Jon Edwards often manages what appears impossible. He has recovered precious data from computers wrecked in floods and fires and dumped in lakes. Now Edwards may have set a new standard: He found information on a melted disk drive that fell from the sky when space shuttle Columbia disintegrated in 2003.
“When we got it, it was two hunks of metal stuck together. We couldn’t even tell it was a hard drive. It was burned and the edges were melted,” said Edwards, an engineer at Kroll Ontrack Inc., outside Minneapolis. “It looked pretty bad at first glance, but we always give it a shot.”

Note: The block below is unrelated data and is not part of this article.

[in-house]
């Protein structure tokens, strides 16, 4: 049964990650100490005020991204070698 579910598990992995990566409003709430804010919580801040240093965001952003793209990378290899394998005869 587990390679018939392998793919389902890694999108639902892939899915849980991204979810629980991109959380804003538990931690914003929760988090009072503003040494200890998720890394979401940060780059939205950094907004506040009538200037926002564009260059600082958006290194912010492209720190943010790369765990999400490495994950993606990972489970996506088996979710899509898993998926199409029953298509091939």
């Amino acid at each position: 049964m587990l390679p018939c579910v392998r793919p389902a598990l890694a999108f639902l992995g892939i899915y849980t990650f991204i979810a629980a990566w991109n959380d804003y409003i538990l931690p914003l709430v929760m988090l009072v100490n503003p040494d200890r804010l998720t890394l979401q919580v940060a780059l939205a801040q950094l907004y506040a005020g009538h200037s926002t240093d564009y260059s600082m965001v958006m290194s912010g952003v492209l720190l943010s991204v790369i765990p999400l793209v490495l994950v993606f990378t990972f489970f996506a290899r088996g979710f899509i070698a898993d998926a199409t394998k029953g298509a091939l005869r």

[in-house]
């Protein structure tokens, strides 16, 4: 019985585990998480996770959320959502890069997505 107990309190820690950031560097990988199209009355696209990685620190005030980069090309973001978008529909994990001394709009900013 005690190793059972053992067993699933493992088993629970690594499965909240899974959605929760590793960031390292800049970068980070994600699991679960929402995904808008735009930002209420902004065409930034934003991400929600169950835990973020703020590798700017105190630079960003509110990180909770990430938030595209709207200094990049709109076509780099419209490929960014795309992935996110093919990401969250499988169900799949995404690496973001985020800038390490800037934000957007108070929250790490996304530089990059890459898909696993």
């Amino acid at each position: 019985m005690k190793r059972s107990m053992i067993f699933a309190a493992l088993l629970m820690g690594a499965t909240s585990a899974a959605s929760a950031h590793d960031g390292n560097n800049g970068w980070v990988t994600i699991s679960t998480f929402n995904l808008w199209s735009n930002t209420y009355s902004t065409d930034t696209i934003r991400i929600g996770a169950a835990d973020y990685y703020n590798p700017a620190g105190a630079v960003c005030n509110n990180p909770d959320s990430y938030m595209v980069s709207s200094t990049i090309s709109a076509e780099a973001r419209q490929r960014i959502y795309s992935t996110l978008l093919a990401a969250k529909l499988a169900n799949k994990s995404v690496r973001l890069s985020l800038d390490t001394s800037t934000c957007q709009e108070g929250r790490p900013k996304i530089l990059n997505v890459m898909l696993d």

During Columbia’s fateful mission, the drive had been used to store data from a scientific experiment on the properties of liquid xenon.
Most of the information was radioed to Earth during Columbia’s voyage. Edwards was able to recover the remainder, allowing researchers to publish the experiment in the April issue of a science journal, Physical Review E.
That led Kroll Ontrack to share details of its salvage effort.